When Lezlie Simmons, a homemaker from San Jose, Calif., bought a 2007 Toyota Camry last July, she relied on the "clean" Carfax history report that the dealership provided as proof that the vehicle was accident free. She has since discovered that the vehicle had been in a major accident. It has needed $4, 000 in repairs, and her car's factory warranty might be void. Simmons has hired a lawyer to try to get her money back from the dealership.
"I found out that the right passenger door had pieces missing out of it, " she said. "The front axle had to be replaced. The back exhaust pipe had to be replaced. I had to pay them to realign the trunk. There's a problem with the suspension that I can't get fixed because it's not covered."
Used-car buyers increasingly are depending on vehicle-history reports to make sure that they're not getting a vehicle that was crashed, stolen, flooded, or subjected to any other calamities. Many dealerships give free history reports to consumers. Those reports provide useful information, but it's what they can miss that should worry you.
To test the veracity of history reports, we ordered them for dozens of vehicles advertised on such Web sites as eBay Motors and erepairables.com. The ads included photos showing smashed or missing body panels or other accident-related damage, along with vehicle identification numbers.
Many reports returned "clean" results, sometimes from all five services: Carfax ( AutoCheck ( the free VINCheck from the National Insurance Crime Bureau ( and two services providing information from the federal government's National Motor Vehicle Title Information Systems database (www.nmvtis.gov).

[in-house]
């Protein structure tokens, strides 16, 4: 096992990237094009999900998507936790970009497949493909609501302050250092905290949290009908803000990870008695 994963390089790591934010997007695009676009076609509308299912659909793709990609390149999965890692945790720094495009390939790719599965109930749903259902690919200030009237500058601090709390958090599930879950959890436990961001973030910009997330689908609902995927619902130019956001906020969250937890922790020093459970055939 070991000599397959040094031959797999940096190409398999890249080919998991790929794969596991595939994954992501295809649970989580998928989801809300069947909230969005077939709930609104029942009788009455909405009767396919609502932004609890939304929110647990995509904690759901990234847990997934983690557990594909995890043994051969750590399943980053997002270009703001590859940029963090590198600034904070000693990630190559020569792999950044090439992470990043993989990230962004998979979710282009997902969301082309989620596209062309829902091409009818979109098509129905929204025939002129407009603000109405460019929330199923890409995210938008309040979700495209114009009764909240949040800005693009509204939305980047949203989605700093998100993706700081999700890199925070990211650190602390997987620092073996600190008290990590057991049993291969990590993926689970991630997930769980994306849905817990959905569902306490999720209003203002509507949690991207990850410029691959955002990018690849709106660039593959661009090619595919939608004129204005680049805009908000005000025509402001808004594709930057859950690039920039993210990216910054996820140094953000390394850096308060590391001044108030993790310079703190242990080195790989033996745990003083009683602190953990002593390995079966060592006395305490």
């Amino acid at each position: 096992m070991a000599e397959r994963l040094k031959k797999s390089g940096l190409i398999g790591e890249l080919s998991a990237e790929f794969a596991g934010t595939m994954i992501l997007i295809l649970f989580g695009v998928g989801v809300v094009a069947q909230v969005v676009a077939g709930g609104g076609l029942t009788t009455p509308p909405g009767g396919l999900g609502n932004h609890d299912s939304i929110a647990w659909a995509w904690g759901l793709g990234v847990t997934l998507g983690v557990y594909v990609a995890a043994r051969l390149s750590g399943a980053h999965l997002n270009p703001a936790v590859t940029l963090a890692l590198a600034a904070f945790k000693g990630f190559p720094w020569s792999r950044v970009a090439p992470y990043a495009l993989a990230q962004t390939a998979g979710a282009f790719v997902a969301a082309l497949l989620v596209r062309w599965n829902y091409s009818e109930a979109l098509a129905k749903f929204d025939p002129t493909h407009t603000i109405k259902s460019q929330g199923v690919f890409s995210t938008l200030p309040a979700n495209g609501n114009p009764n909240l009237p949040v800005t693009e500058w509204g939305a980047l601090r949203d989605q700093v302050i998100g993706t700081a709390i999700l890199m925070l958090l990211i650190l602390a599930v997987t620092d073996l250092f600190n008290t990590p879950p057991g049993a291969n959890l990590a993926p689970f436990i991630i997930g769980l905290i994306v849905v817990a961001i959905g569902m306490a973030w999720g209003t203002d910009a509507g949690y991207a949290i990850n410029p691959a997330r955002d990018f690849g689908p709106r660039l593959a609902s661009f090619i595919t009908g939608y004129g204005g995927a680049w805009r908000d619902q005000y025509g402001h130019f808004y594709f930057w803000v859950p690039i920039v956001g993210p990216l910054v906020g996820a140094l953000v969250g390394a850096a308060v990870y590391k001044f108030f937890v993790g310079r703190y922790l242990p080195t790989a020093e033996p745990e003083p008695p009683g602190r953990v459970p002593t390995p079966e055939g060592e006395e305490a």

Not all of the vehicles we tested were damaged recently. Some we first checked in 2006, largely with the same results. In some cases, the earlier accidents for those vehicles were since added to the history reports, a problem if you paid top dollar for a used car based on an earlier "clean" report and now want to sell it.
Does this look clean to you? This 2007 Acura MDX, described on this Web site as a "ROLLOVER; ALL OVER, " received clean history reports from all five services. AutoCheck gave it a score of 89 out of 100, its top mark among similar vehicles.
We found that the reports were most likely to be incorrect for vehicles that had serious damage but for various reasons were not declared a total loss.
"Salvage, " or similar branding on the vehicle title, is required by many states for vehicles with extensive damage. Wrecks can maintain clean titles if the vehicle doesn't have collision insurance, is self-insured as with many rental and fleet vehicles, or has damage falling below the "total loss" threshold, which can vary by state.
Clean-title wrecks, especially those with clear history reports, are popular at auctions because buyers can repair the vehicles and then resell them to unsuspecting consumers.